Alan Davis, chief HR officer at BT Global Services, discusses the importance of collaboration in business and observes how it has changed over the years, becoming more dynamic and extensive.
After the 'greed is good' era of the 1980s and 1990s, it is quite a surprise to find that openness and collaboration have become such important skills in today’s world of business.
Increasingly, in fact, these hitherto underdeveloped skills are the keys to corporate competitiveness and growth. There’s even a new word to describe the "the more you share, the more you win" style of business that’s come to the fore: wikinomics.
The term was coined by business consultants, Don Tapscott and Anthony Williams, in their book of the same name, and there’s one paragraph in the book’s introduction that I think sums up the new situation really well: "A new kind of business is emerging — one that opens its doors to the world, co-innovates with everyone (especially customers), shares resources that were previously closely guarded, harnesses the power of mass collaboration, and behaves not as a multinational but as something new: a truly global firm."
It’s a different world to the one in which the majority of today’s senior executives learnt their trade. They began their careers working in firms where departmental boundaries were set in stone and collaboration between colleagues working in different parts of a business was difficult, if not actively discouraged.
The rules businesses worked to were well documented. Most commonly attributed to the former CEO of the giant General Electric Corporation, Jack Welch, they said that organisations had to keep themselves lean and mean, reward those who excelled and dispose swiftly of anyone who didn’t.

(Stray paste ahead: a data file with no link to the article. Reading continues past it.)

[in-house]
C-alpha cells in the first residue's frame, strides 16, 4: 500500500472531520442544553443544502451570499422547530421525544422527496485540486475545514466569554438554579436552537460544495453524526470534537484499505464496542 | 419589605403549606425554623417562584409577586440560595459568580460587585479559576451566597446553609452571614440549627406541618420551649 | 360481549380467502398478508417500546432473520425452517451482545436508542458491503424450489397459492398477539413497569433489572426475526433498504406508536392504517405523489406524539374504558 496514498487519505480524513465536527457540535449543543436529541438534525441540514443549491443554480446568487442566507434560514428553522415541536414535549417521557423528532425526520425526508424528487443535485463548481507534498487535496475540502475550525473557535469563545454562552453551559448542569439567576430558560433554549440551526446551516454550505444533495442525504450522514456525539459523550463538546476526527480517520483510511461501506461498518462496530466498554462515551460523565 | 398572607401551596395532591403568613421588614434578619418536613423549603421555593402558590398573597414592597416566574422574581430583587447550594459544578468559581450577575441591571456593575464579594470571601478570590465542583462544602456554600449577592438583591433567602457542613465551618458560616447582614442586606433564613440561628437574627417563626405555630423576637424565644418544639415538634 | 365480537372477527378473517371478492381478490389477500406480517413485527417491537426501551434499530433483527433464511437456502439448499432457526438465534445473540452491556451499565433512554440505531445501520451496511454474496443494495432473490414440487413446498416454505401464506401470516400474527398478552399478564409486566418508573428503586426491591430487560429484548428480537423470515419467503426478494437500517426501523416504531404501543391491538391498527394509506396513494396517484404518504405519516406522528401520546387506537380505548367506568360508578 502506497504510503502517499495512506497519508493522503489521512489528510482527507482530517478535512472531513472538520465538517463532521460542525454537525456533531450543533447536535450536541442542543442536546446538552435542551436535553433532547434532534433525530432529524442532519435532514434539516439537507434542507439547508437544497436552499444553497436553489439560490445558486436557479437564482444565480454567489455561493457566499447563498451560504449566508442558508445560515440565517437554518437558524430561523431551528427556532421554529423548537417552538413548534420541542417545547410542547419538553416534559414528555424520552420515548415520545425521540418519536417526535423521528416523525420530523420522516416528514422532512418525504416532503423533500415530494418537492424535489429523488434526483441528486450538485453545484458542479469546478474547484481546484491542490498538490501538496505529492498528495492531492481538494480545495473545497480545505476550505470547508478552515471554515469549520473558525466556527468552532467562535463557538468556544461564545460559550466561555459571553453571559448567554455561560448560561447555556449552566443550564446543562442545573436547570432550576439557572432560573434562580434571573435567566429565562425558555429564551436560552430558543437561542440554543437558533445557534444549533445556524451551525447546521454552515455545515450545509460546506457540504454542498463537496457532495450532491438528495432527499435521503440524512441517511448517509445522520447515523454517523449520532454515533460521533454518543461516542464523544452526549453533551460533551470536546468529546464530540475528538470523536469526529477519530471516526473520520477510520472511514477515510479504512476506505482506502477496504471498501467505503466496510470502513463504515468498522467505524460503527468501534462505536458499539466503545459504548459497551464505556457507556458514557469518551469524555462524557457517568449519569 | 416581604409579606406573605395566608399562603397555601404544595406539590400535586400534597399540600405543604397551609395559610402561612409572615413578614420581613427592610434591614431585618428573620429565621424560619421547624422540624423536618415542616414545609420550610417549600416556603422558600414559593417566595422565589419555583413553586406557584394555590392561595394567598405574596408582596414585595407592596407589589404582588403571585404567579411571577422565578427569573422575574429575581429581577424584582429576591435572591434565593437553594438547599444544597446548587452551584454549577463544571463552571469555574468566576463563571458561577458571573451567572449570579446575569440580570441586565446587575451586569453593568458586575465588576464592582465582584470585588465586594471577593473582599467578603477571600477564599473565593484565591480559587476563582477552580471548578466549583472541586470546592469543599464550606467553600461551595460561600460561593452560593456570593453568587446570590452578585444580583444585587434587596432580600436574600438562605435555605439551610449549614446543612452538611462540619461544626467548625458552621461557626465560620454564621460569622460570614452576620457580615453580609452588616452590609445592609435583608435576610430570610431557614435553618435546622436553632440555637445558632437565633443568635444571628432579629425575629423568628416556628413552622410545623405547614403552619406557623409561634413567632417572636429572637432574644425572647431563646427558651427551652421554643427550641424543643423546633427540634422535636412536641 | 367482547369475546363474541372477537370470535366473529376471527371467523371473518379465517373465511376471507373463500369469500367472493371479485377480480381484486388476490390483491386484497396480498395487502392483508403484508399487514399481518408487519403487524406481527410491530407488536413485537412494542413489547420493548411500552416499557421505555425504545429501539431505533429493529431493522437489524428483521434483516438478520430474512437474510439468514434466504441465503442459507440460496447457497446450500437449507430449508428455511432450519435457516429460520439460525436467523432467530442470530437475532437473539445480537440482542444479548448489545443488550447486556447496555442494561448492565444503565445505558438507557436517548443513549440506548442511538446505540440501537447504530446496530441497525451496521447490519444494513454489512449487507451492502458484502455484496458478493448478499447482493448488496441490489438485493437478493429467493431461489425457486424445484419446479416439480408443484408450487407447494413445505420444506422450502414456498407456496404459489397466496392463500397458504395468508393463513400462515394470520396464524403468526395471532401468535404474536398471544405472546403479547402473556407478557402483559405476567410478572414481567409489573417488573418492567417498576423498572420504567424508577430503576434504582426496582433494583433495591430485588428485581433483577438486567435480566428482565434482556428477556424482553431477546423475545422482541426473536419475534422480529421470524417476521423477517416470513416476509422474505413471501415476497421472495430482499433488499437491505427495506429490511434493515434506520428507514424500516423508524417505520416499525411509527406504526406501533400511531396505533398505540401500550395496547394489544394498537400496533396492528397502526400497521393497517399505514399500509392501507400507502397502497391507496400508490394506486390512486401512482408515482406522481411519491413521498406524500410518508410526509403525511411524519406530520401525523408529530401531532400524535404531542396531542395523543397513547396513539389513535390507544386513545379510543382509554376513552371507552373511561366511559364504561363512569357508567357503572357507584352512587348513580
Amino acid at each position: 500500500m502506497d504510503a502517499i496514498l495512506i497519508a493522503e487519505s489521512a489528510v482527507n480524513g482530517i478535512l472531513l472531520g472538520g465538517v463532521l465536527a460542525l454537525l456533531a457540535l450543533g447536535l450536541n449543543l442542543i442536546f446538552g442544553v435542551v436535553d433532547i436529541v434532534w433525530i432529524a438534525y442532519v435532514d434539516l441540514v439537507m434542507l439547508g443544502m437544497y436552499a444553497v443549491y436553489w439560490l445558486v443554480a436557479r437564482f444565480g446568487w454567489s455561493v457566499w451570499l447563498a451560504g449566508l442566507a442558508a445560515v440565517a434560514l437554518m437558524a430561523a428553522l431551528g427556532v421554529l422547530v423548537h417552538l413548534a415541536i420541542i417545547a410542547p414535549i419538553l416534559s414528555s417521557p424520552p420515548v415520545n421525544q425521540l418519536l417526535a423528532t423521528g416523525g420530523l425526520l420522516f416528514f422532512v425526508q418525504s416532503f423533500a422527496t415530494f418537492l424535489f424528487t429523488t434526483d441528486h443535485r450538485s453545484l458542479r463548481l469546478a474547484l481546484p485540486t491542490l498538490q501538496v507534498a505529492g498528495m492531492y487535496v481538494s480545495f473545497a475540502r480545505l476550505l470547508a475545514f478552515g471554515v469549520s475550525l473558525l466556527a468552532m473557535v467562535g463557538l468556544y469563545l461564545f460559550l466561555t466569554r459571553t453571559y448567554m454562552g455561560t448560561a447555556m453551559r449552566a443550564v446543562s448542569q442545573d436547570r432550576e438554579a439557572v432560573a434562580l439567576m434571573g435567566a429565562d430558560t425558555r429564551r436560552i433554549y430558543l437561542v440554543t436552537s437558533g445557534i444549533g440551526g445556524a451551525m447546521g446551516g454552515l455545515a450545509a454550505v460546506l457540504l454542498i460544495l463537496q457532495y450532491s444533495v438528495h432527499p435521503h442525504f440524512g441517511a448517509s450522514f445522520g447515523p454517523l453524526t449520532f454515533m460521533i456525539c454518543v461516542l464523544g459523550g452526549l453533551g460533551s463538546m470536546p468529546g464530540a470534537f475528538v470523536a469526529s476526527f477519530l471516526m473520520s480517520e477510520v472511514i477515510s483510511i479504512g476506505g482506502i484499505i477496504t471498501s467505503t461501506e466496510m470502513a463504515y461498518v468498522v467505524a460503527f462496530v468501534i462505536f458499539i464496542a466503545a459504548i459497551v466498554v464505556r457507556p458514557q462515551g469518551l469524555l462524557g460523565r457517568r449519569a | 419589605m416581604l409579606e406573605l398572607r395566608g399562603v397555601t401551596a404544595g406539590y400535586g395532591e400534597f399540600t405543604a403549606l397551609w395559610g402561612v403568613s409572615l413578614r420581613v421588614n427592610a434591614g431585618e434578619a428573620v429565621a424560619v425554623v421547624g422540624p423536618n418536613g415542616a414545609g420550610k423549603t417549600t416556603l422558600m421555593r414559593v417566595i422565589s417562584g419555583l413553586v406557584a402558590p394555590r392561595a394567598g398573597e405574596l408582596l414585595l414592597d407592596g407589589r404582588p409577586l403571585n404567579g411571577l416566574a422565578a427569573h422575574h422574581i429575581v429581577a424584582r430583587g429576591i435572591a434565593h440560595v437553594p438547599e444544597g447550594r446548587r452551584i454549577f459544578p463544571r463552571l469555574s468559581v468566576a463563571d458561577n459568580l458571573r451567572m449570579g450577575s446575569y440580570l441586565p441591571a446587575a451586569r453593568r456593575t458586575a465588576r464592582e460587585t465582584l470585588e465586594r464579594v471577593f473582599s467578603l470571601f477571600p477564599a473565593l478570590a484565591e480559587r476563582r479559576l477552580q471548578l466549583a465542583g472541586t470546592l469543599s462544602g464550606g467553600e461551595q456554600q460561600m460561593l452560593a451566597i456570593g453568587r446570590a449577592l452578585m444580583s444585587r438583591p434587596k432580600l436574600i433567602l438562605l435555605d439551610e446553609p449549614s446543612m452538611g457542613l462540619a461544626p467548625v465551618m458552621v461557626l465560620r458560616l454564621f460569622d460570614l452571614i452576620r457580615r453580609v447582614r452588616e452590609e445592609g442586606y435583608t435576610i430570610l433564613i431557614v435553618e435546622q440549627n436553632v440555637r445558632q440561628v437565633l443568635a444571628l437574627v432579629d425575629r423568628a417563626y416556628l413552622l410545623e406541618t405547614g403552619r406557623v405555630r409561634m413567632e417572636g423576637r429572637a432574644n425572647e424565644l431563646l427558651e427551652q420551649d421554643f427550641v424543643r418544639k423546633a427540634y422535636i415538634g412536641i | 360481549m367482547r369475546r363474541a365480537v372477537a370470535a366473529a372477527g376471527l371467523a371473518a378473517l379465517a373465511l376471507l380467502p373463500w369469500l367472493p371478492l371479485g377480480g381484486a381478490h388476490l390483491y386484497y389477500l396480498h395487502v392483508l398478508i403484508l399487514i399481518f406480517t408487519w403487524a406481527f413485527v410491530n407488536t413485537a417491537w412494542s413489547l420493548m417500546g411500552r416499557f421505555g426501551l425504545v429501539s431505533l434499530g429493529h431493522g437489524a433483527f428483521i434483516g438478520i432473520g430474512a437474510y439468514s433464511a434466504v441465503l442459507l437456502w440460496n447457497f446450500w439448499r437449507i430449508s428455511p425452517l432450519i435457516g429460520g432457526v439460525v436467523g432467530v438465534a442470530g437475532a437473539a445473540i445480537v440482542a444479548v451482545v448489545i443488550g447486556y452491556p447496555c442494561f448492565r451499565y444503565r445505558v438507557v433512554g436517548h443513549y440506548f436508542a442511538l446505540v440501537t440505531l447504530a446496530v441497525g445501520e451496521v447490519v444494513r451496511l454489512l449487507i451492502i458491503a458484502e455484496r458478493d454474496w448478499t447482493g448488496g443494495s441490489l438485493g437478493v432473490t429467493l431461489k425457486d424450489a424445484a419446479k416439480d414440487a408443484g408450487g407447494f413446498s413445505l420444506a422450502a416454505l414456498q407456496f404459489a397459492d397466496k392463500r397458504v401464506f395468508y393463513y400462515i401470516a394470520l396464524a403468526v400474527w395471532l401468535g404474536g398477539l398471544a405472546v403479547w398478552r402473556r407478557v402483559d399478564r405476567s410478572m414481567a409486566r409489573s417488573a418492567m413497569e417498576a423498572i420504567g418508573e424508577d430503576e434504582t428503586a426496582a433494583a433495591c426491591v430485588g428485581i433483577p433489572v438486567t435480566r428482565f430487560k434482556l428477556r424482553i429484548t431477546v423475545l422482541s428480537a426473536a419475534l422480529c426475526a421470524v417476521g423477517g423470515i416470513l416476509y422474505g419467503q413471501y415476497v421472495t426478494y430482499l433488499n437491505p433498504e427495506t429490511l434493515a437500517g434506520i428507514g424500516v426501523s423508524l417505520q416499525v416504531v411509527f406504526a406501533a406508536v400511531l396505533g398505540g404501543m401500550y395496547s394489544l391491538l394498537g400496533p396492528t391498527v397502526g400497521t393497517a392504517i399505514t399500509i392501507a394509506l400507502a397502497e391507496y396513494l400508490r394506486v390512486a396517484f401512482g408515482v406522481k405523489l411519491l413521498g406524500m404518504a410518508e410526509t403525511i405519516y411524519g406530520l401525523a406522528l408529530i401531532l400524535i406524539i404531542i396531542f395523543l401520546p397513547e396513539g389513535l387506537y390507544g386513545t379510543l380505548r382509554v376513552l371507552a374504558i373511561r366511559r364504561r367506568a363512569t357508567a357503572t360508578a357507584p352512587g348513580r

In pursuit of these rules, competition was encouraged at all levels. Many companies operated internal marketplaces, for example, and the door was firmly closed between 'us' – the company – and anybody outside, be they customers, suppliers or competitors.
My experience is that we’ve been moving away from these old certainties for quite a while now. Many of us – particularly those of us in professional services – now operate in highly-flexible organisations where matrix management is the norm, teams are distributed all over the world and collaboration is an absolute essential.
These days, it’s the way you organise that counts – the informal set of ground rules that governs how you put teams together to tackle specific tasks and makes it easy for your people to engage with each other as they go about their work.
The kind of matrix structure we operate in BT, for example, doesn’t have one hierarchy – it has many that overlap, and all are constantly changing. As a result, managers often have to lead teams where they aren’t the 'boss' in the traditional sense. They may not even 'own' the budget or the other resources they need to get the job done.